Dietary Therapies LLC

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Miriam Kalamian,

A metabolic approach to the management of cancer

The goal of the ketogenic diet for cancer is to reduce the amount of glucose made available to tumor tissue.

  1. When you restrict your intake of carbohydrates, you eliminate spikes in blood glucose.
  2. Dampening the spikes in glucose also dampens spikes in insulin. Insulin is needed to activate the transporters that move glucose across cell membranes. Cancer cells can have up to ten times more insulin receptors than normal cells!
  3. In sum, by restricting carbohydrates, blood glucose and insulin remain within a much narrower range (low and steady), thus reducing the amount of glucose that ultimately reaches cancer cells.

The ketogenic diet facilitates a shift to a metabolic state known as “nutritional ketosis”.

In ketosis, fats are converted to ketones bodies. When glucose is in short supply, most normal cells can switch to using ketones and fats as fuel. In contrast, tumor cells are starved of energy because they are not as metabolically flexible as normal cells.

The ketogenic diet requires lifestyle changes.

In a typical Standard diet, carb-containing foods make up over half of your daily calories. These include sugars, grains, starchy vegetables, most fruits and legumes, and some dairy products. As you remove these from your diet, you add in more good fats and oils to provide for your energy needs.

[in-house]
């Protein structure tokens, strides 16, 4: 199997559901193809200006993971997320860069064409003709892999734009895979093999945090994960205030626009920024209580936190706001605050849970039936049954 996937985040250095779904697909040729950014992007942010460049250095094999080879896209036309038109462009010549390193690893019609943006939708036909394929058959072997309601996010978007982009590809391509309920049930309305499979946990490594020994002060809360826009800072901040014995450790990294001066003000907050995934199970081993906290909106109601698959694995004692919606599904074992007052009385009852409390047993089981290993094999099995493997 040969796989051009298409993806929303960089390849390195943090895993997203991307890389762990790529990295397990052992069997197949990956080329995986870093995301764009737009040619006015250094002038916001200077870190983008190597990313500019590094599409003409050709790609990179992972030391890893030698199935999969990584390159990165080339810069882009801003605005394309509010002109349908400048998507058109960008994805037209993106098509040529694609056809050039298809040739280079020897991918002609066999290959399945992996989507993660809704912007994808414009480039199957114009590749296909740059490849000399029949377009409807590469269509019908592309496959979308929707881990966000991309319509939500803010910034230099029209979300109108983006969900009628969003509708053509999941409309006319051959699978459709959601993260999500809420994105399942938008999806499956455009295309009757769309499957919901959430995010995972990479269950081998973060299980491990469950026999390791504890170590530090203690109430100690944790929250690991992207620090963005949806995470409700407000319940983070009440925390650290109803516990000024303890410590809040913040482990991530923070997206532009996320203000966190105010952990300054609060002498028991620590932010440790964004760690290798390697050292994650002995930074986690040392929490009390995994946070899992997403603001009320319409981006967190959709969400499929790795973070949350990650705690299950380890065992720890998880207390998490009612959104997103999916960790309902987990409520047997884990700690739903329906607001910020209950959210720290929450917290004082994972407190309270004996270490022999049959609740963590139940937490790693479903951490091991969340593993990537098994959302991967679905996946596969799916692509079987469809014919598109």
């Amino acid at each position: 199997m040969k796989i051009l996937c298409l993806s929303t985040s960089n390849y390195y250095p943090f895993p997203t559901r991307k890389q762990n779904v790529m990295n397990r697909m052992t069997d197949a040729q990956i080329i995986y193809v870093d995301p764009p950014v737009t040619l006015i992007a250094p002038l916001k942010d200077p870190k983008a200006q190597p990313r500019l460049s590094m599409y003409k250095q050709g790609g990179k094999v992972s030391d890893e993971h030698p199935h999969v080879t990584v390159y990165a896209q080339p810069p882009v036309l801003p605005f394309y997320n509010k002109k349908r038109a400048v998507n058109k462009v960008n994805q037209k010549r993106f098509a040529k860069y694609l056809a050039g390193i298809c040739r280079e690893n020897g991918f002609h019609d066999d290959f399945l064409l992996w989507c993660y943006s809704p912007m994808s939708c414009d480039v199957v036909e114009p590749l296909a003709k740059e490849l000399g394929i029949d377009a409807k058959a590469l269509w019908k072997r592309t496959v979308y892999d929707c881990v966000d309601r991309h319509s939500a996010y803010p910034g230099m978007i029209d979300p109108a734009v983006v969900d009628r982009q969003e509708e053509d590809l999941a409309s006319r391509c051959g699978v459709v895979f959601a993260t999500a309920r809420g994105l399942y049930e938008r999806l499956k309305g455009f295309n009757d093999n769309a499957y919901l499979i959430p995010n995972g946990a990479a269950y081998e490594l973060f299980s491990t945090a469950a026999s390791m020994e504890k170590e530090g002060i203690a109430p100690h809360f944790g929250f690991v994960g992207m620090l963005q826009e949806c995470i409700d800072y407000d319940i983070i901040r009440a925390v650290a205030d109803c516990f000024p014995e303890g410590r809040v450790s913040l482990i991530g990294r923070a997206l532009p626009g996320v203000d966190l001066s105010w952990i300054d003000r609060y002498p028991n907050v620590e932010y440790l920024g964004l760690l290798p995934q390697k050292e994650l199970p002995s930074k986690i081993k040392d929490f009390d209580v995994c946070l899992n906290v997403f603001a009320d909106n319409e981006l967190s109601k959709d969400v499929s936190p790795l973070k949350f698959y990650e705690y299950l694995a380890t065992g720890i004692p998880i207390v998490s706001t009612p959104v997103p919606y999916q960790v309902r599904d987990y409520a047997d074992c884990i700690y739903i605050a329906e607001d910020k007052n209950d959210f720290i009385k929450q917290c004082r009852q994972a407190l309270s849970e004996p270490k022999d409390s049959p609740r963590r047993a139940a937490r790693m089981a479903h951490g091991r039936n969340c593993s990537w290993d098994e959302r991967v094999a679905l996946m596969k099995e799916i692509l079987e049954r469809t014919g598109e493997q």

The ketogenic diet provides adequate but not excessive amounts of protein.

Excess protein can raise glucose levels. In addition, some of the amino acids in protein (particularly glutamine) can directly fuel tumor growth.

Calorie restriction helps to slow angiogenesis.

This puts the brakes on the development of new blood vessels needed to bring nutrients to cancer cells.

Have you decided that this diet is right for you?

If so, I can offer your and your family the guidance and support you'll need to translate the research into action.

View your options on the Consultation Page then Contact Miriam For a Skype/Phone Consultation


Q: What foods can I eat?
A: Learn more about your choices-
download this list of keto-friendly foods.

Q: How long do I have to stay on this diet?

A: This is a lifestyle choice, not a diet! Once you're "keto-adapted", you may never want to go back to your former way of eating.

Q: Who will monitor my health status?

A: Most people can work within the conventional care system to get the tests they need. If your current team is not "on board", be sure to ask why so you can address their concerns.
(Read my "Get Started" page.)

Q: Is this diet appropriate for everyone?
A: Some conditions (impaired fat digestion/ liver disease) or lifestyle choices (veganism, "juicing") are not compatible with a ketogenic lifestyle.

Q: Who else might be helped by this diet?

  1. The classic ketogenic diet was developed as a therapy for children with intractable epilepsy. To learn more, visit the Charlie Foundation.
  2. There are several metabolic diseases (e.g., diabetes, metabolic syndrome, polycystic ovary syndrome) that will respond to ketogenic diet therapy.
  3. People with Alzheimer's, Parkinson's, ALS, and other neurodegenerative diseases may benefit from restricting carbohydrates and boosting ketone levels. Research is ongoing.
  4. The ketogenic diet is a front-line therapy for some rare inborn errors of metabolism, such as Glut1 Deficiency.

Keto for Cancer